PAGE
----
Figure 1 - Shield from Gokstad ship burial, Westfold Norway c.905AD. Diameter 94 cm . Front. Boss type is Rygh 564. b. Reverse, note holes for attachment of rim and single wooden crossbar serving as grip - the other reinforcements seen in photographs are modern additions. c. Cross section, note bevelled edges.


    The planks were possibly glued together. Extra support could come from the boss, grip and rim bindings (see below), and from a leather covering. At least some shields from Birka had a thin leather facing, and some earlier English shields were covered on both sides .However, the planks of the Gokstad shields were painted, indicating that they had no leather facing covering them It is worth noting that their uniform and fragile design suggests that the Gokstad shields may have been ornaments made especially for the burial, and thus not representative of actual combat shields [4].

    An interesting parallel to the Gokstad shields comes from a peat bog at Tirskom, in Latvia. Dated to the ninth century, this near intact shield is constructed of six spruce or fir planks and covered on front and rear with leather, padded with pressed grass.

    Boss

    At the centre of the shield was a circular hole [5] covered by a more-or-less hemispherical iron boss of ~15 cm diameter (including flange), which enclosed the hand grip. The iron of the dome was fairly thick (3-5 mm), though the flange was some what thinner.
    Bosses had two main forms - the early style had a high dome and a pronounced neck The later style, low domed without a neck, never completely replaced the former .Less common were a squat style and a sub-conical style , sometimes with an apical knob .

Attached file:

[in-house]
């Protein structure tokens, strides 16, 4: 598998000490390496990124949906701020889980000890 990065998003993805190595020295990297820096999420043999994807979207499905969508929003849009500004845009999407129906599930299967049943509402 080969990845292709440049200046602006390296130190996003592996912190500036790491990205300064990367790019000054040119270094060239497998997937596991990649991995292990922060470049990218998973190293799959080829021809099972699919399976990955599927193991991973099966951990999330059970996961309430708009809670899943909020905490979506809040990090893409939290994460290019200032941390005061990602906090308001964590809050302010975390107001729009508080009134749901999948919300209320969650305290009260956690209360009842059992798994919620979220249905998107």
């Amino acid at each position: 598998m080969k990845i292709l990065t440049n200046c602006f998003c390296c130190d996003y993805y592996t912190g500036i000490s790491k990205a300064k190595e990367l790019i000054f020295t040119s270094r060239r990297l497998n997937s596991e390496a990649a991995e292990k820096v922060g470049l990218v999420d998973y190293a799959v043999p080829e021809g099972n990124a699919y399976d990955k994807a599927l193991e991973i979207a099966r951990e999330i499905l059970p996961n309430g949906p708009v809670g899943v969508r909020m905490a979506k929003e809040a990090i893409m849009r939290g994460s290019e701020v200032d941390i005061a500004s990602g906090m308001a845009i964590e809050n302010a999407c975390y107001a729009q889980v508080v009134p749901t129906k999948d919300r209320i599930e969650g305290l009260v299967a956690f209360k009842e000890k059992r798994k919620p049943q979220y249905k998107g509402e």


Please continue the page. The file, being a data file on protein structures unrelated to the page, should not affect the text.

[IMG]


    Figure 2 - Shield bosses, Rygh classification scheme.


    Single examples of bosses with a toothed flange are known from Telemark, Norway
    The large circular shield of the Vikings was part of a conservative tradition of manufacture. The best known intact examples from the Viking Age are those that lined the gunwales of the buried warship from Gokstad, Norway (Fig. 1) dated to c.905 AD (Bonde and Christensen 1993). They are similar to shields from Thorsberg bog (Raddatz 1987) and other Danish weapon deposits of the Roman Iron Age. Though archaeological evidence dries up with the adoption of Christian burial rites, art sources (such as the Lewis chessmen) indicate that kite shields were accepted in the Norse lands in the twelfth century, along with a small round buckler (Karlsson 1993). Scandinavian settlers seem to have adopted different (native Insular?) designs in the Irish Sea region, judging by material from burials there. These variants may be discussed in a separate paper.




    Construction and dimensions

    Shields were typically 80-90 cm in diameter [1] (Table 1). The board was flat, and made of a single layer of planks butted together. The Gokstad shields were made of seven or eight white pine [2] planks of varying widths [3]. The planks were usually only 6-10mm thick (Table 2), and were bevelled even thinner at the outer edge (Fig. 1; Table 2). There is no archaeological evidence for laminated (ie. cross-ply) construction (Härke 1981) though contemporary poetry and slightly later legislation suggests it (Dickinson and Härke 1992; Nicolaysen 1882).
    Shield from Gokstad ship burial, Westfold Norway c.905AD. Diameter 94 cm (Nicolaysen 1882). a. Front. Boss type is Rygh 564. b. Reverse, note holes for attachment of rim and single wooden crossbar serving as grip - the other reinforcements seen in photographs are modern additions. c. Cross section, note bevelled edges.